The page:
The substratum varies but contains more silt and clay than underlying intertidal sediment e.g. saltmarsh soil at Bull Island, Dublin Bay was 75% sand whereas at Colne Point, east England it was 5%. The relative composition of sand affects porosity and water holding capacity.
Organic matter is derived from deposited detritus and particulate matter together with degraded plant material from saltmarsh vegetation. Therefore the organic content increases with time and shore height.
The high organic content encourages microbial activity, which together with poor oxygen exchange in silty sediments results in anoxic conditions, releasing toxic methane and hydrogen sulphide. Typically, saltmarsh soil has a high salinity, is commonly anaerobic, and has low levels of nitrogen and phosphorus compared to other terrestrial soils.
Salicornia sp. and Atriplex sp. dominate around MHWN is presence of wave action but where occasional smothering by marine debris keeps vegetation open. Low water marsh is dominated by Spartina sp., Aster tripolium, and Puccinellia phyganodes.
Seventy two species of Bryophytes (mosses & liverworts) are found on British saltmarsh, especially Pottia heimii.
Macroalgae may predominate the lower saltmarsh, e.g. dwarf Fucus vesiculosus and Ascophyllum nodosum ; Pelvetia caniculataecad libera is found in pans entangled in vascular plant stems, and Ulva nana and Catanella repens may be epiphytic on vascular plant stems. Filamentous brown algae colonize steep creek banks (e.g. Vaucheria thuretti); cyanobacteria may be found amongst vascular plants (e.g. Calothrix sp.); exposed mud may be colonized by filamentous green algae e.g. Ulothrix (found in spring but disappearing in summer).
The sediment in saltmarsh of the Stour estuary was found to support the polychaete Nereis diversicolor, the oligochaetes Tubificoides benedini and Tubiflex costatus, the crustacean Corophium volutator, and the mud snail Hydrobia ulvae. The intertidal collembolan Anurida maritima may be confined to the transition zone from mudflat to marsh.
Epibenthic fish are restricted to pools and creeks at low tide but may feed over a wider area, including pioneer saltmarsh, at high tide e.g. Pomatoschistus minutus (sand goby) and Gasterosteus aculeatus (three-spined stickleback).
Primary producers include the vascular plants and microalgae and any filamentous algae and macrophytes present. Adam (1993) suggested that algae made an important contribution to net productivity. Saltmarsh is highly productive, although most of the productivity is consumed secondarily. Dead plant material is broken down by bacteria on the surface of the sediment. This increases its food value by degrading cellulose in digestible carbohydrates. The remaining detritus forms the basis of a food chain for a wide variety of organisms and may be a major source of organic carbon for surrounding communities, depending on the hydrographic regime. For example, primary productively for Spartina, Salicornia and Limonium saltmarsh in the UK was estimated to be 400 gC /m²/ year (Mann, 1982 cited in Raffaelli & Hawkins, 1999).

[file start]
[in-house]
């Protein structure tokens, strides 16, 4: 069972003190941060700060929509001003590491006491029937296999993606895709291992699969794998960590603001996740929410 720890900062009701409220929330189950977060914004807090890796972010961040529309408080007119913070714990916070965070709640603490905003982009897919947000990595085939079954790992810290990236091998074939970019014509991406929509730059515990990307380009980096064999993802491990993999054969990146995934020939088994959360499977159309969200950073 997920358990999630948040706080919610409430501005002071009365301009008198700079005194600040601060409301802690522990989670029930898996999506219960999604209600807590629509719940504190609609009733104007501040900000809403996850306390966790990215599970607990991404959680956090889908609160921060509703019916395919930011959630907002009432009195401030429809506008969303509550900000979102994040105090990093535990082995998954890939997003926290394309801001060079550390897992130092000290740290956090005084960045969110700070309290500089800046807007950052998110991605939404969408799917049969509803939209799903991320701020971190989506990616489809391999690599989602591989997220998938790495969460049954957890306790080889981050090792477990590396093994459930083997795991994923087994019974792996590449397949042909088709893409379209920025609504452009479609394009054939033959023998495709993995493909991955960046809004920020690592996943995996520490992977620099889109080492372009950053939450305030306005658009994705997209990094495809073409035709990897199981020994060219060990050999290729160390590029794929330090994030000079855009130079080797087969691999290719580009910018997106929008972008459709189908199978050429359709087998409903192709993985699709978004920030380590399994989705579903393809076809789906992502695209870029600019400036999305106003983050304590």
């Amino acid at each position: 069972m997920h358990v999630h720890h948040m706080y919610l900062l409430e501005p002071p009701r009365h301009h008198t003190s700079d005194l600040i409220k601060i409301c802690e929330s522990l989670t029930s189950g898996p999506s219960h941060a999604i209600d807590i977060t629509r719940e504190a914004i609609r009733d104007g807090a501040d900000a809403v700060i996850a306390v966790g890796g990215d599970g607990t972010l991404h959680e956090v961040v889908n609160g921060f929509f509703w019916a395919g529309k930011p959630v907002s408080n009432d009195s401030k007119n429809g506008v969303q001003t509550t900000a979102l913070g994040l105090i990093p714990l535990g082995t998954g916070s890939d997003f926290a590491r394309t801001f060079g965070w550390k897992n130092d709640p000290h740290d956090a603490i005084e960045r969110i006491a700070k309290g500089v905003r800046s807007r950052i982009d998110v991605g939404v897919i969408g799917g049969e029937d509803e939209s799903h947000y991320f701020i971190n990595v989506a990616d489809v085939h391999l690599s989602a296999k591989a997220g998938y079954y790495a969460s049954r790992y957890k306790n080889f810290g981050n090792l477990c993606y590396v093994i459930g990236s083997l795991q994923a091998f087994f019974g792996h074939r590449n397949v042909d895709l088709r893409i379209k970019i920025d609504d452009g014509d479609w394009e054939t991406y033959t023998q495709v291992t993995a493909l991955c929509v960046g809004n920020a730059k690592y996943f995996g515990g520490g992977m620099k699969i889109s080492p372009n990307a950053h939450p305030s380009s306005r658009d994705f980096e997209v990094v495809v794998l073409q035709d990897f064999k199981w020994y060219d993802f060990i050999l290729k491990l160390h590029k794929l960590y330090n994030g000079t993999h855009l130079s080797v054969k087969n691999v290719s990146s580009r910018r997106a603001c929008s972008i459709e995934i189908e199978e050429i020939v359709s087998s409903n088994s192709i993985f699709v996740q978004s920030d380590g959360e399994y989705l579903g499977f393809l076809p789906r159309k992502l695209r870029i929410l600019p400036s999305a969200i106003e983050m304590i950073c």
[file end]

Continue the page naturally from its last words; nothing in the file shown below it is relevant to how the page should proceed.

Spartina anglica is a perennial and can spread over large distances by means of fragments carried to new sites with the tide. Gaps in colonies rapidly fill with seedlings once the colony is established, although it produces seed erratically which lose viability if they dry out. Spartina maritima however, sets little fertile seed and widely separated clones develop from the occasional fragment and it therefore has a restricted distribution. Plants of the genus Salicornia, Atriplex and Suaeda are annuals with flowers carried in the shoot and extensive seed banks that persist for more than a year. Plants of these species need 2-3 days without flooding to root effectively. Recruitment in infaunal sediment dwelling invertebrates may be patchy and sporadic depending on the hydrographic regime and post-settlement mortality (from scour, smothering and predation).
Time for community to reach maturity
Beeftink (1979) reviewed the effects of disturbance on Haliminone portulacoides saltmarsh communities in the Netherlands. After die back of the Haliminone portulacoides communities a successional recolonization occurred, beginning with Suaeda maritima (and sometimes Salicornia sp.) followed by Aster tripolium, then Puccinellia maritima until Haliminone portulacoides returned. The time take for recovery depended on the initial level of disturbance to the Haliminone portulacoides community, taking less time after minimal disturbance. For example, Suaeda maritima recolonized within a year after waterlogging, and Suaeda maritima and Salicornia europaea recolonized within three years of chemical destruction of the Haliminone portulacoides community.
This review can be cited as follows:
Marine Life Information Network: Biology and Sensitivity Key Information Sub-programme [on-line].
Plymouth: Marine Biological Association of the United Kingdom.
Available from: <http://www.marlin.ac.uk/habitatecology.php?habitatid=25&code=2004>